www.johngirard.net email@example.com 6 The Right Technology TLC: Leadership Including Ray Downey, Special Operations Command lost 95 men that day– totaling 1,600 years of experience. (emphasis added)Open Leadership Respect that your customers and employees have power. Share constantly to build trust. Nurture curiosity and humility. Hold openness accountable. Forgive failure. http://www.charleneli.com/resources/new-‐rules/ Openness Audit http://www.slideshare.net/charleneli/openness-‐audit A leader’s view on “knowing”. . . “. . . there are known knowns; there are things we know that we know. There are knownunknowns; that is to say there are things that we now know we don’t know. But there are alsounknown unknowns — there are things that we do not know we dont know.”Knowns and Unknowns UnknownKnownsUnknownUnknownsKnownKnownsKnownUnknownsComp Intell HP
www.johngirard.net firstname.lastname@example.org 7 Unknown unknowns Somewhere on the West CoastData Mining: Unknown Unknowns KnowledgeInformationDataKnowledgeEdgeWisdomUnderstandingKnowledgeKnowledgeCreation“With 3,600 stores in the United States androughly 100 million customers walkingthrough the doors each week, Wal-Mart hasaccess to information about a broad slice ofAmerica . . . The data are gathered item byitem at the checkout aisle, then recorded,mapped and updated by store, by state, byregion . . . By its own account Wal-Mart has460 terabytes of data.” ( 750,000 CDs 1 terabyte ~1,000,000 MB)14 November 2004HurricaneImpact of Culture Tribal Leadership h�p://www.triballeadership.net/what-‐is-‐tribal-‐leadership/diagnosing-‐culture www.johngirard.net/sas/ Stage 5 Organiza�ons
www.johngirard.net email@example.com 8 Learning to see things diﬀerently Corporate Culture is Key www.strategy-‐business.com/article/11404 Will people understand your message? Exchange and Transfer of Knowledge Socialization ExternalizationInternalizationCombinationTACITEXPLICITEXPLICITTACITLeadershipMeasurementProcessTechnologyCultureThe best thing about the future is that it comesonly one day at a time.—Abraham LincolnCHAPTER 8THE FUTURE
www.johngirard.net firstname.lastname@example.org 9 Are You Ready? h�p://socialnomics.net/ What would you do? Do you know your customers? “A social trend in which people use technologies to get the things they need from each other, rather than from tradi�onal ins�tu�ons like corpora�ons.” groundswell.forrester.com The Social Technographics™ Ladder Inac�ves neither create nor consume social content of any kind Spectators consume social content including blogs, user-‐generated video, podcasts, forums, or reviews Joiners connect in social networks like MySpace and Facebook Collectors organize content for themselves or others using RSS feeds, tags, and vo�ng sites like Digg.com Cri�cs respond to content from others. They post reviews, comment on blogs, par�cipate in forums, and edit wiki ar�cles. Creators make social content go. They write blogs or upload video, music, or text. Creators Cri�cs Collectors Joiners Spectators Inac�ves The Social Technographics™ Ladder Creators Cri�cs Collectors Joiners Spectators Inac�ves US 55+ 12% 28% 12% 26% 64% 30% US 18-‐24 46% 50% 38% 85% 89% 3% US 35-‐44 23% 34% 20% 54% 73% 17% 2010 24% 37% 21% 51% 73% 18% 2007 18% 25% 12% 25% 48% 44% US Adults The Social Technographics™ Ladder Creators Cri�cs Collectors Joiners Spectators Inac�ves 2009 49% 46% 19% 48% 76% 9% 2007 38% 27% 14% 41% 39% 36% South Korea Adults 2007 22% 36% 6% 22% 70% 26% Japanese Adults 2009 34% 30% 11% 26% 69% 23%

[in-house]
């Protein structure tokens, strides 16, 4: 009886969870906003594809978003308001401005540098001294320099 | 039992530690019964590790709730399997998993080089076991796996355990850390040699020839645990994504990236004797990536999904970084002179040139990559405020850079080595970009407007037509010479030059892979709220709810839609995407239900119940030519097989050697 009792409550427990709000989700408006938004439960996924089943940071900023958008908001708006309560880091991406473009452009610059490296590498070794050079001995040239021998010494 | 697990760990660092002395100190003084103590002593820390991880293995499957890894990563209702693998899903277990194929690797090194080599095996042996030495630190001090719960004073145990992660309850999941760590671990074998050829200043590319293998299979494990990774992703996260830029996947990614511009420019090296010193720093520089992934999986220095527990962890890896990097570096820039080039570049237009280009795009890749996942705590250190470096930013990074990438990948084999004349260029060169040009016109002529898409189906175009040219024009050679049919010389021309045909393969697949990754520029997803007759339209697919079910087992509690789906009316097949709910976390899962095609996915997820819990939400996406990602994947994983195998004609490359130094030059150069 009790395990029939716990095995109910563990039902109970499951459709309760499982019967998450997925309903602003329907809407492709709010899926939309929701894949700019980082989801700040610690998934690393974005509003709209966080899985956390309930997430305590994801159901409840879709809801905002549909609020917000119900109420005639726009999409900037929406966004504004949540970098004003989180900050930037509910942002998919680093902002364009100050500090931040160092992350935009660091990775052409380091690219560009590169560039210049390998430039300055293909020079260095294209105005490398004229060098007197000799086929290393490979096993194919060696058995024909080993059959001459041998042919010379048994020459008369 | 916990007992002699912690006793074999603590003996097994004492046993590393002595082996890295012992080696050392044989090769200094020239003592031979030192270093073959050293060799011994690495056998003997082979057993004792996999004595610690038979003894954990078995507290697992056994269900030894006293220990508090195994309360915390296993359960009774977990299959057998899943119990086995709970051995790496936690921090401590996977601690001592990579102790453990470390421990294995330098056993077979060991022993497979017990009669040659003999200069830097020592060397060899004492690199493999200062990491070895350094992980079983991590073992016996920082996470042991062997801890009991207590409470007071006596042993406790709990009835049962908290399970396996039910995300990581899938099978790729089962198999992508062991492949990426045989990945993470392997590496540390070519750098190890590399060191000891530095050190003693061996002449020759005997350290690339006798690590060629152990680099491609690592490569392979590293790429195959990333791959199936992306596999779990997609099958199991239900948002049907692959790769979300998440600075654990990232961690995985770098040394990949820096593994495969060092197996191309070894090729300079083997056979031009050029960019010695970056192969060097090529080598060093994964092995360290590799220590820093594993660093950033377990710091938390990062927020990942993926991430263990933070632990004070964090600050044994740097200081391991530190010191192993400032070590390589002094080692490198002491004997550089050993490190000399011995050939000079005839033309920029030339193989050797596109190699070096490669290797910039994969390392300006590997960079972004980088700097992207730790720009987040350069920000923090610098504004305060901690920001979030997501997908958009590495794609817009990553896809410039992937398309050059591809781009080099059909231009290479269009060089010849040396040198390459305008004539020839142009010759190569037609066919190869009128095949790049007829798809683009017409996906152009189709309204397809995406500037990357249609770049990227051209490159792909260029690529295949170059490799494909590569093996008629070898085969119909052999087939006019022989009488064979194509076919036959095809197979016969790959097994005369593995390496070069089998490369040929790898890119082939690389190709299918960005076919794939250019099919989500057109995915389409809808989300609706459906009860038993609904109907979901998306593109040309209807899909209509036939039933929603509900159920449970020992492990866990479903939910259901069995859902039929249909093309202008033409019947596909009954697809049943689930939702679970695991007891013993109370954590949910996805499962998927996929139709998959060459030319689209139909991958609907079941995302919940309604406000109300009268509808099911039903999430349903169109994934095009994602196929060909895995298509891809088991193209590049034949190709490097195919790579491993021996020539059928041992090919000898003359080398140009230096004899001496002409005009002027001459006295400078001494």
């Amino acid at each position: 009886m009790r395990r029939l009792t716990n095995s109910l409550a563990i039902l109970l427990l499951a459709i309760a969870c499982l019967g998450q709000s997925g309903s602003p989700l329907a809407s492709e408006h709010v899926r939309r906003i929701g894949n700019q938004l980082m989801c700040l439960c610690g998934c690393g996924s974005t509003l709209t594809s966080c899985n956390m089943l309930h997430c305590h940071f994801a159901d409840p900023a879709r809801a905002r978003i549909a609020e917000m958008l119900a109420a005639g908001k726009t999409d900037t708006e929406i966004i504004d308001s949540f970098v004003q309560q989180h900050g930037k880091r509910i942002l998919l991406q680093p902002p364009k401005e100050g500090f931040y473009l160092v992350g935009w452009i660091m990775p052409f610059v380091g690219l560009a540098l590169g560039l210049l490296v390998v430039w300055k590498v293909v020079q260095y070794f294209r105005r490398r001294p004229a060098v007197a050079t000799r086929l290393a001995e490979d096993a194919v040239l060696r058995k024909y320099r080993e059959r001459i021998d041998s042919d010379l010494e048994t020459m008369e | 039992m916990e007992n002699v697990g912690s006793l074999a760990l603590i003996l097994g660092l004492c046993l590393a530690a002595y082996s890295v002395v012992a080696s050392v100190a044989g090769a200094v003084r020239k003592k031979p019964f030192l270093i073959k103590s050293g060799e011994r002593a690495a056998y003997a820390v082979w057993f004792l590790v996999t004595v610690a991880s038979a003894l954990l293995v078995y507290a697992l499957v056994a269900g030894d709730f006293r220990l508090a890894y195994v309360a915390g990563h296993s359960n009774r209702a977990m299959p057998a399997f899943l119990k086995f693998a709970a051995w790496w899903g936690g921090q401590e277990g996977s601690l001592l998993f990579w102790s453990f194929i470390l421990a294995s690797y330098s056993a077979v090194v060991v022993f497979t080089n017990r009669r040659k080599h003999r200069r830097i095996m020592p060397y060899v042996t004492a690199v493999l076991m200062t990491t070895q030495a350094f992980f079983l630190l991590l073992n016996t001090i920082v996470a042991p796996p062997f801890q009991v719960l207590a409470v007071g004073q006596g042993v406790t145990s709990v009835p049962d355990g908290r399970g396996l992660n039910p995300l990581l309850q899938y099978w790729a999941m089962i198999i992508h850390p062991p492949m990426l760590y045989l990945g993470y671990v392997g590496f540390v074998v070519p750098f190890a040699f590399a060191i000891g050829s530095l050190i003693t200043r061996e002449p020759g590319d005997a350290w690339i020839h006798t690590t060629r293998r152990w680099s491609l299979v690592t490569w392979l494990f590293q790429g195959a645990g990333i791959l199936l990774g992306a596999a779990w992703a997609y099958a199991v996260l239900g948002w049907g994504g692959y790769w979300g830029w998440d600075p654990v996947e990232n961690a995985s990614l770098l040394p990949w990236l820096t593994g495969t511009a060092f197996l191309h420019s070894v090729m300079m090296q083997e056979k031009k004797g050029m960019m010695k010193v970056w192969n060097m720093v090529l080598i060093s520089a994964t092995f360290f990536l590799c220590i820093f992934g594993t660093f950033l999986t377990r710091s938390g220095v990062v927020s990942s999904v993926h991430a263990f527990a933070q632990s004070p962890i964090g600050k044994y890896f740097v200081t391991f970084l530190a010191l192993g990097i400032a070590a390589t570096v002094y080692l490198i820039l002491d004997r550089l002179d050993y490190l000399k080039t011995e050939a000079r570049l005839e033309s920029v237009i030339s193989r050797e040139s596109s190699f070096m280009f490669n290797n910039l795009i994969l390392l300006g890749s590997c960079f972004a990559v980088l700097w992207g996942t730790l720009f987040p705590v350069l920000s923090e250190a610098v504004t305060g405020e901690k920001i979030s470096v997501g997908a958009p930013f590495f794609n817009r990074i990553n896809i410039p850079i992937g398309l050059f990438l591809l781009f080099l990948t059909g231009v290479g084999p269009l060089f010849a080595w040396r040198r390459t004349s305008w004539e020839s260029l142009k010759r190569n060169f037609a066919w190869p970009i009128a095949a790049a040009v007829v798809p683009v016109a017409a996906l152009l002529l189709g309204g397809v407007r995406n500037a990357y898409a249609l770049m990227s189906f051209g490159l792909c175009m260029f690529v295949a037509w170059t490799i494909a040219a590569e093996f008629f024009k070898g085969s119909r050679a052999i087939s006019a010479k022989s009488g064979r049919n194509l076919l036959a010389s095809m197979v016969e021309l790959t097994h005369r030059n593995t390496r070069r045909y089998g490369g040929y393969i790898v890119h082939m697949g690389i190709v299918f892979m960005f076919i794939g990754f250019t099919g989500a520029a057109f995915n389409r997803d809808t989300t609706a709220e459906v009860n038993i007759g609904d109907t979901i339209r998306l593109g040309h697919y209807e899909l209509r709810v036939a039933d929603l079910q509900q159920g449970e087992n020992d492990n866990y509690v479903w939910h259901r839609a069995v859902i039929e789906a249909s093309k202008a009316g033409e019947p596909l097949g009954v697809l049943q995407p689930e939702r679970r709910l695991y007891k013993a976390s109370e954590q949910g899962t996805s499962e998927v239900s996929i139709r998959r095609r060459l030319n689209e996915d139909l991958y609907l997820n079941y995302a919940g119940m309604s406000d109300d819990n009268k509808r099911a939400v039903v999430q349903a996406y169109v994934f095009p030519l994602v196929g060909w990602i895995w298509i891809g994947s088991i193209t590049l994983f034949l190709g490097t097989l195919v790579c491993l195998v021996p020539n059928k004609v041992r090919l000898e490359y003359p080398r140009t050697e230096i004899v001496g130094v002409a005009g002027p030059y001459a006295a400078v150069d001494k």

www.johngirard.net email@example.com 10 http://www.globalwebindex.net Global Top Internet Sites (Reach) 1. Facebook 43% 2. Google 42% 3. YouTube 33% 4. Yahoo! 19% 5. Wikipedia 12% 6. Baidu 12% 7. Amazon 10% 8. QQ 9% 9. Live 8% 10. Twi�er 6% h�p://www.alexa.com/topsites/ 18 June 2013 1. Facebook 2. Google.com 3. YouTube 4. Google.rs 5. Blic 6. B92 7. Wikipedia 8. NeoBux 9. Yahoo! 10. Kurir Estimated percentage of global internet users who visit: United Airlines had broken Daves guitar in checked luggage. A�er eight months of pestering the company for compensa�on, he turned to his best tool—songwri�ng—and vowed to create a YouTube video about the incident that he hoped would garner a million views in one year. Four days a�er its launching, the ﬁrst million people had watched “United Breaks Guitars.” United stock went down 10 percent, shedding $180 million in value; Dave appeared on outlets as diverse as CNN and The View. United relented. And throughout the business world, people began to realize that “eﬃcient” but inhuman customer-‐service policies had an unseen cost—brand destruc�on by frustrated, crea�ve, and socially connected customers. The Power of YouTube Why Ma�ers > 655 Million daily ac�ve users > 1.1 Billion monthly ac�ve users >750 Million monthly ac�ve mobile users 250 million photos up per day 79% of users outside USA 70 languages available 3 million ac�ve users in Serbia 1.3 million ac�ve female users in Serbia Personal or Professional? Social Media Ac�on Plan Lead Listen Learn Wikipedia is driven by a global community of more than 150,000 volunteers—all dedicated to sharing knowledge freely. Over almost eight years, these volunteers have contributed more than 11 million ar�cles in 265 languages. More than 275 million people come to our website every month to access informa�on, free of charge and free of adver�sing.
www.johngirard.net firstname.lastname@example.org 11 Crowdsourcing http://www.youtube.com/watch?v=TCM7w11Ultk Crowdsourcing is the act of taking a job tradi�onally performed by a designated agent (usually an employee) and outsourcing it to an undeﬁned, generally large group of people in the form of an open call. Gold Corp Challenge Crowdsourcing The Genera�on Game Digital Na�ve or Digital Immigrant? Genera�on Z Are we ready for them?